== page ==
At the Cosmos Club, Washington, DC
December 1, 2017
President Larry Millstein called the 2384th meeting of the Society to order at 8:02 p.m. President Millstein announced the order of business, announced the evening’s lecture would be livestreamed on the internet, and welcomed new members. The minutes of the previous meeting were read and approved. President Millstein then introduced the speaker for the evening, Nima Arkani-Hamed, Professor at Princeton University and Cornell University. His lecture was titled, “The Doom of Spacetime.”
We have studied fundamental physics for 2,000 years and understand the field very well. So, Arkani-Hamed said, it is particularly jarring when something that seemed like an essential element of how we think about the universe turns out to be wrong. He said that where we are today.
20th century scientists revolutionized physics with the theories of quantum mechanics and spacetime, which together form quantum field theory. Those concepts led to predictions accurate up to 12 decimal places, when tested. And that accuracy is what makes doubts about their accuracy so disturbing.
Arkani-Hamed then described the two “storm clouds” he sees for spacetime and quantum mechanics. The first storm cloud suggests that spacetime is doomed. The second, that quantum mechanics are limited.
To explain the first cloud, Arkani-Hamed presented a thought experiment. To see what exactly is going on at arbitrarily small distances, we must use high energies. In a world without gravity, there is, in principle, no limit to scaling the size of the detector to see what is going on at increasingly small distances. But we live with gravity, and where there is too much mass, we get a black hole that traps light – meaning that if we build too big a detector, we will create a black hole that will prevent us from seeing what happens at the smallest distances. Thus, gravity limits our ability to measure spacetime, which means our current understanding of spacetime is merely approximate and not fully accurate.
Similarly, the second cloud is explained by the problem of measuring quantum mechanics. To measure such quantum observables, our precision improves by how many measurements we take. But, to take the infinitely many measurements required to reach almost exact precision, would require an infinitely large measuring apparatus, which is again limited by gravity. This limitation means quantum mechanics is also an approximation.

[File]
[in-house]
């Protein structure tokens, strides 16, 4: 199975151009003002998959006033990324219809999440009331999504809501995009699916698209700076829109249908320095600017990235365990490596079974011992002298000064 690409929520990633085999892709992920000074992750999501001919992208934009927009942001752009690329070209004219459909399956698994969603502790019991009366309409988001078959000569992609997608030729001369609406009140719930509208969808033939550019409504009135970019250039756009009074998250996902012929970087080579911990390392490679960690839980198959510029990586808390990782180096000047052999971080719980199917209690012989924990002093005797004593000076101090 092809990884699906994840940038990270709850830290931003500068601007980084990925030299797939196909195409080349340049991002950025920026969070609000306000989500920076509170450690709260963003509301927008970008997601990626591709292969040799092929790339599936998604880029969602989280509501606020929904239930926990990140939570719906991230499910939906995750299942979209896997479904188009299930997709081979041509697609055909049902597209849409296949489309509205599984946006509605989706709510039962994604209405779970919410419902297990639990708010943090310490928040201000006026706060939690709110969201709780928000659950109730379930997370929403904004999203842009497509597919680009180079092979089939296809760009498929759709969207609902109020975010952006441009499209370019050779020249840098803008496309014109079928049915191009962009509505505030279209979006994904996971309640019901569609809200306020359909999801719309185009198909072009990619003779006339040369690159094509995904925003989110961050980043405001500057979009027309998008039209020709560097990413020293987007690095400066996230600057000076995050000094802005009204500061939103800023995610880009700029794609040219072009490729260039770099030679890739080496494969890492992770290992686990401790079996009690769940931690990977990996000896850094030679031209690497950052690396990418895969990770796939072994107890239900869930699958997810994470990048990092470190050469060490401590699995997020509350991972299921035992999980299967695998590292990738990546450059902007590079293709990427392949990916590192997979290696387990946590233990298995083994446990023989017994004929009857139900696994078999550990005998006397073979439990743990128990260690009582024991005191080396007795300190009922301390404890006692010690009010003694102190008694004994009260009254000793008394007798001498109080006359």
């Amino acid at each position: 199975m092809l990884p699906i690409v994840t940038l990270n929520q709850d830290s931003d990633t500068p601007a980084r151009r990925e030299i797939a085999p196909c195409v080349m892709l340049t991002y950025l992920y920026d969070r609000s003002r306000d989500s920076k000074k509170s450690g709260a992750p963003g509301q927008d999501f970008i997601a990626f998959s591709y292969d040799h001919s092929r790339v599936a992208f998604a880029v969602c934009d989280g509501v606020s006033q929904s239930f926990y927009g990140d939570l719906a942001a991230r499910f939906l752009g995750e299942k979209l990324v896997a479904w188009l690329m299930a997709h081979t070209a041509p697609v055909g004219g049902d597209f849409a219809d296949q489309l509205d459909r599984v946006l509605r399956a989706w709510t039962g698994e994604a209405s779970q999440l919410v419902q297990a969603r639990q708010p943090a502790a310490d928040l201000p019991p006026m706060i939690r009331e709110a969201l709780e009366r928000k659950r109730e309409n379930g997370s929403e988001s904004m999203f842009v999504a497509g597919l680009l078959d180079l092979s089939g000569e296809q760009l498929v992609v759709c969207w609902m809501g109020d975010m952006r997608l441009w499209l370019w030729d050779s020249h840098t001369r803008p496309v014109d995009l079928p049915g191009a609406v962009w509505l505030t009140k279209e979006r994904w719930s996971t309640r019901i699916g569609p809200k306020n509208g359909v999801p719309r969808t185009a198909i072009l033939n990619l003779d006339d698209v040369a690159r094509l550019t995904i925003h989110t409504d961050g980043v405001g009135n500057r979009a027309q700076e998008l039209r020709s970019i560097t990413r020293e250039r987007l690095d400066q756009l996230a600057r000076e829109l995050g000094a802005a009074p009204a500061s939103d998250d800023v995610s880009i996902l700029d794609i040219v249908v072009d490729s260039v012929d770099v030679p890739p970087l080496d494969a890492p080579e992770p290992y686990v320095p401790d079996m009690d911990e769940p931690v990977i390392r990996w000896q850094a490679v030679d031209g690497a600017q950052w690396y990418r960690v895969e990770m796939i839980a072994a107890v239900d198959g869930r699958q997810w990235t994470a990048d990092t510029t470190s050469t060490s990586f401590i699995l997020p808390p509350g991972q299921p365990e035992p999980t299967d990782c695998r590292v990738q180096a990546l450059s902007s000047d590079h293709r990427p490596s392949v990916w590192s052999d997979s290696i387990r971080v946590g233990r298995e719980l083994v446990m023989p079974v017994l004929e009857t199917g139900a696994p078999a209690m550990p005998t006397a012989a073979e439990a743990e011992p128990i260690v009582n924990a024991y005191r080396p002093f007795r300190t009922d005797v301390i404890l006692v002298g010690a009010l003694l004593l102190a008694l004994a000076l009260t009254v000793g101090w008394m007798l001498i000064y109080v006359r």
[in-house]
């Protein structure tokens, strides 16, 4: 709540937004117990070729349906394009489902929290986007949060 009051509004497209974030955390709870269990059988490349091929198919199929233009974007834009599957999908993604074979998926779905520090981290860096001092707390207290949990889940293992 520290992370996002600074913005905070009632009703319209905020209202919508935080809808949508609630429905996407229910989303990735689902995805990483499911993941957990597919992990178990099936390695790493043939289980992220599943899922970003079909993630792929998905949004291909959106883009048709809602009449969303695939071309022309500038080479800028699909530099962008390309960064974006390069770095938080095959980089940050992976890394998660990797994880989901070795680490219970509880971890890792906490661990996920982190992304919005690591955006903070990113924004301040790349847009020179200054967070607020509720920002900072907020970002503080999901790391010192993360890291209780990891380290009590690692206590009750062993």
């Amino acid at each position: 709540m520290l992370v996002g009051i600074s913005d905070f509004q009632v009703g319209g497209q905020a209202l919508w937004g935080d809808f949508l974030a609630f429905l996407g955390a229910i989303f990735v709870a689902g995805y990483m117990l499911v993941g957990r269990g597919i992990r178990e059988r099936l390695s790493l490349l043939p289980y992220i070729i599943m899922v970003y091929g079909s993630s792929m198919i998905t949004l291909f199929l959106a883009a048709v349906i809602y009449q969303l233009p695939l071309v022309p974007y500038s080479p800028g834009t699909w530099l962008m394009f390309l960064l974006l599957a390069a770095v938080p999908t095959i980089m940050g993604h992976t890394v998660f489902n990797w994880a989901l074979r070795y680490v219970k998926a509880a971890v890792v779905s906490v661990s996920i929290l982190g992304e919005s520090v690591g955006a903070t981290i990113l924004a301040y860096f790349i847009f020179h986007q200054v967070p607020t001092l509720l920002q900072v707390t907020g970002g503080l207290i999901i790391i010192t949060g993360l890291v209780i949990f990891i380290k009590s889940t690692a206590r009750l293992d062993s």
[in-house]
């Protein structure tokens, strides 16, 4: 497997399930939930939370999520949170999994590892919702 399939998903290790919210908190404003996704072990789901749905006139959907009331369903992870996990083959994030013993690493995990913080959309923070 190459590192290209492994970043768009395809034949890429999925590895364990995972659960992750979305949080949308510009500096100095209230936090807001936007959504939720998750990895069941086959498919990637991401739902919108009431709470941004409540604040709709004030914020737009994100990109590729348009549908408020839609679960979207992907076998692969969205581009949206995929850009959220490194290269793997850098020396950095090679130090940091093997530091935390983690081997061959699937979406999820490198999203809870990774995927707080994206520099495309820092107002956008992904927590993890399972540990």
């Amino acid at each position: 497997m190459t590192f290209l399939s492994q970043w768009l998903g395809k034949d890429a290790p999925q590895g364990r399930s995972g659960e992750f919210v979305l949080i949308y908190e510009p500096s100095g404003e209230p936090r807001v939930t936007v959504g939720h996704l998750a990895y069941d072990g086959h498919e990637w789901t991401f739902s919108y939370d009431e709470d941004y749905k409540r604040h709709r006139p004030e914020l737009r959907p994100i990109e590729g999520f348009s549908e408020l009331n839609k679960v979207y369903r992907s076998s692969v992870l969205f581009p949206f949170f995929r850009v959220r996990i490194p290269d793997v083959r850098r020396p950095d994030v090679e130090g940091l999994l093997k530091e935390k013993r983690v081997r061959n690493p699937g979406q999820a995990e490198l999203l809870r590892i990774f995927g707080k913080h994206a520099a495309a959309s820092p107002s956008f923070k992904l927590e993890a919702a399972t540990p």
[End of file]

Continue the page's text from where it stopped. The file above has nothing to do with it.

Since spacetime and quantum mechanics are limited and approximately, Arkani-Hamed said they cannot be fully accurate. To be fully accurate, we must rethink our most basic understandings of physics, as there are no measurements of any sort in the interior of space and time that can belong as precise properties of the world.
Arkani-Hamed’s believes both spacetime and quantum mechanics will emerge together from new principles about the fundamental of physics. To find these new principles, we must consider how to approach the problem. As examples, Arkani-Hamed described how 20th century physicists re-thought determinism, and how Richard Feynman’s intimidating method of doing physics reduced to simple formulas. As scientists did in those instances, we must rethink the fundamentals of physics to find the simple truths.
In current research, Arkani-Hamed says physics and mathematics are working on the same questions with radically different approaches. He is optimistic those diverse approaches will bring about radical redevelopment and maybe in 20-50 years bring about a new grand unified theory.
President Millstein then invited questions from the audience.
One member asked whether geometry might be the primitive concept to build on. Arkani-Hamed said we are too early in our approach to re-thinking physics to believe that what we already know is the real thing. He cautioned that we must sever as much of the familiar language and concepts as possible from any new theory, stressing that we must push forward into completely new territory.
A guest asked what rules the speaker relied on to present proposed new principles. Arkani-Hamed responded that there are no rules, yet, but that we have enough data to know that certain results are certain. We can thus use that data to test the viability of new language and new theories.
After the question and answer period, President Millstein thanked the speaker, made the usual housekeeping announcements, and invited guests to join the Society. At 10:08 p.m., President Millstein adjourned the 2,384th meeting of the Society to the social hour.
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